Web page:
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Understanding the Dynamics of Endemic and Epidemic Salmonella Infections in Cattle and Pigs: A Comparative Modelling Approach


The aims of this project are to:
<UL> <LI> Understand the processes that lead to the varying epidemiological patterns of endemic and epidemic strains of salmonella in livestock populations
<LI>Identify immunological tests that can be used to assess the role of cell mediated and humoral immunity in determining the dynamic behaviour of salmonella infections in livestock
Both endemic and epidemic strains of salmonella have had a major impact on human and animal health and this organism remains one of the most important foodborne and direct-contact zoonoses. We aim to improve our understanding of the mechanisms that drive the epidemic behaviour of strains of Salmonella Typhimurium and lead to the fluctuating endemic behaviour of other salmonella serotypes. Such information will help to predict the nature of emerging strains and inform the development of control strategies.

Mathematical models provide an ideal framework for assessing the complex role of factors, such as immunity, pathogenicity and persistence in the host and environment, as determinants of both the within and between herd dynamics of salmonella infection. We aim to explore and contrast the behaviour of both deterministic and stochastic models of endemic and epidemic strains. The models will be parameterised, where possible, from information gathered from a targeted systematic review of the literature and ongoing epidemiological studies. This process will inevitably help to identify gaps in our current knowledge and indicate areas for future research. Model building requires significant input from an interdisciplinary group of scientists. By combining the skills and resources of epidemiologists, mathematicians, microbiologists, molecular biologists and immunologists we aim to develop valid and well-informed models that will be of considerable value in decision making. The role of host immunity will be further considered by conducting detailed on-farm studies of natural infections in cattle. These studies will help to identify the most appropriate tests of cell mediated and humoral immune responses for use in population-based studies of salmonella in livestock.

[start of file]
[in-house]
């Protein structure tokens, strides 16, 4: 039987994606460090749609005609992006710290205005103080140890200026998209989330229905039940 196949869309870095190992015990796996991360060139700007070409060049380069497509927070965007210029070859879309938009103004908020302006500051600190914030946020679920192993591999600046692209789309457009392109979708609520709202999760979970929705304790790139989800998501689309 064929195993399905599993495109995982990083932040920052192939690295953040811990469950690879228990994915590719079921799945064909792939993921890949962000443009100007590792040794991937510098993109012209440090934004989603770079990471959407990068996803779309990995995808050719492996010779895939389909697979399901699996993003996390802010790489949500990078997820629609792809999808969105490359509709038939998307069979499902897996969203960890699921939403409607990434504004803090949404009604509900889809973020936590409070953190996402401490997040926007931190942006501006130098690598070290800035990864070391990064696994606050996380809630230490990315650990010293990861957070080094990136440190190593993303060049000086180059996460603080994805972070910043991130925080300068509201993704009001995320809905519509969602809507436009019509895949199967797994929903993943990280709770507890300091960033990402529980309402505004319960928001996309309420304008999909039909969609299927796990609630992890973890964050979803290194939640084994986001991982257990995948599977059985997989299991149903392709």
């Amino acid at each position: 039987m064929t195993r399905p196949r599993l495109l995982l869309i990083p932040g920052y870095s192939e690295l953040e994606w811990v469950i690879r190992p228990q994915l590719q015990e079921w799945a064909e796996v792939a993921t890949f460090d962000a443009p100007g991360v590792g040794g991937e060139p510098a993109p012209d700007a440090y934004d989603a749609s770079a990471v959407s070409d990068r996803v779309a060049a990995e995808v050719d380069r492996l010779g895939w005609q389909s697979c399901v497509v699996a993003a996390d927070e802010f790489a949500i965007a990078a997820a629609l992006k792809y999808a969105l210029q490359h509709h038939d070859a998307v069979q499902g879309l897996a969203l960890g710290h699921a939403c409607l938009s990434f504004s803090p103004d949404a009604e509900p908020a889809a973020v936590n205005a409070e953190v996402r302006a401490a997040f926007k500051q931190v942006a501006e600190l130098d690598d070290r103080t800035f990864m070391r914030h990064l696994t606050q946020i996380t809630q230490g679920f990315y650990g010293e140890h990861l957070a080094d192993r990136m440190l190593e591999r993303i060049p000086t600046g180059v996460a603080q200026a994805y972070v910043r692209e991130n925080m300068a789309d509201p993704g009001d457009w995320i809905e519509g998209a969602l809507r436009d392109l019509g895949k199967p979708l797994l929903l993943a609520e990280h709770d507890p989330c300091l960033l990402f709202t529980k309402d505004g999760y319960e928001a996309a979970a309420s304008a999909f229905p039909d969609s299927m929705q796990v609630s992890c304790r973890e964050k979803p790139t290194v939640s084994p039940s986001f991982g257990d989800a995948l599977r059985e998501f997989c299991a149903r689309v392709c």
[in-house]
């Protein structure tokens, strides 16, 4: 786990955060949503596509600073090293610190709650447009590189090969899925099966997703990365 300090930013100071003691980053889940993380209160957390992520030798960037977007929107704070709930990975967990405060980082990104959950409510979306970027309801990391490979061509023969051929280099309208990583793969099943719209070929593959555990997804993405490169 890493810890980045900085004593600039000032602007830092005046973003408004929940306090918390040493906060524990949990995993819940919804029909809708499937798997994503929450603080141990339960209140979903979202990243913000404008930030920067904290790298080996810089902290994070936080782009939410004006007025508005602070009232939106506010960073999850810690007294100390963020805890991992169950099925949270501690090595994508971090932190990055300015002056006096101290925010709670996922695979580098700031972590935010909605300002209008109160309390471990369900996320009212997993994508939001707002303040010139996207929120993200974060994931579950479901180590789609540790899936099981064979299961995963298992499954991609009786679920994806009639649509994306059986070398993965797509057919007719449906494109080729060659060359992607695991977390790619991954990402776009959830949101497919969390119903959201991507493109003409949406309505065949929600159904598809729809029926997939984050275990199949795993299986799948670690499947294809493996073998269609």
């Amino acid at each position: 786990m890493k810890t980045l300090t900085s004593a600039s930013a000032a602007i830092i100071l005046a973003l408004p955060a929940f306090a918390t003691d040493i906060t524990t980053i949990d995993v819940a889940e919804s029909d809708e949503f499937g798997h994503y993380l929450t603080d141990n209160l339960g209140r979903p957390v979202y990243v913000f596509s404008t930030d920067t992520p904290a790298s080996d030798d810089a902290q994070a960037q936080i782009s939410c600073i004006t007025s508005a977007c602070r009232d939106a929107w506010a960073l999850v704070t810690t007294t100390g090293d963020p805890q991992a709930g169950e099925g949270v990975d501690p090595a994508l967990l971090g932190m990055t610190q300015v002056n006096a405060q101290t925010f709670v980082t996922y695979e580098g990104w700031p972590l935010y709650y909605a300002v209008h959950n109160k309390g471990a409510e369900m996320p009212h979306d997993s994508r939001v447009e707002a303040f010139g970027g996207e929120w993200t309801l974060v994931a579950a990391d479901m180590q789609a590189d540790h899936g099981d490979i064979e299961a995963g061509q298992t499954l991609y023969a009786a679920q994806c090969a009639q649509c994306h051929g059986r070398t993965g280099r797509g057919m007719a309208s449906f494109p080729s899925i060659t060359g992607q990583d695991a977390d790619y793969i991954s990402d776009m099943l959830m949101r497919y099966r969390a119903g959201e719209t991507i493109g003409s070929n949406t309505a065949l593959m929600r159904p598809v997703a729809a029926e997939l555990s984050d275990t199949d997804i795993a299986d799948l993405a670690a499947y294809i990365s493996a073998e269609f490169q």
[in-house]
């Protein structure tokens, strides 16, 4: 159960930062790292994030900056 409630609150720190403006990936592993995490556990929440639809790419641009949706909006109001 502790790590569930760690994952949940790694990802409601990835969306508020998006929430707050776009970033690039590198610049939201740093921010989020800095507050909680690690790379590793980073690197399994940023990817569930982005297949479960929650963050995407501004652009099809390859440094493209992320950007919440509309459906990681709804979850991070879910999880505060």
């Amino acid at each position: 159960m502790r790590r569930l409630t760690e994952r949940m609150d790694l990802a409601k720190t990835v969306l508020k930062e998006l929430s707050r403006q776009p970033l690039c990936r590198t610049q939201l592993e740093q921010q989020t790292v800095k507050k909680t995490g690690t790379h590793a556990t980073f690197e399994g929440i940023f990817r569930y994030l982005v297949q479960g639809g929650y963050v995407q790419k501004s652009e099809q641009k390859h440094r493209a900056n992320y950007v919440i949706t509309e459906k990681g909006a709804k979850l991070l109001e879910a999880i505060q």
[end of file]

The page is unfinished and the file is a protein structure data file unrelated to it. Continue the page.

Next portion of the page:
University of Liverpool
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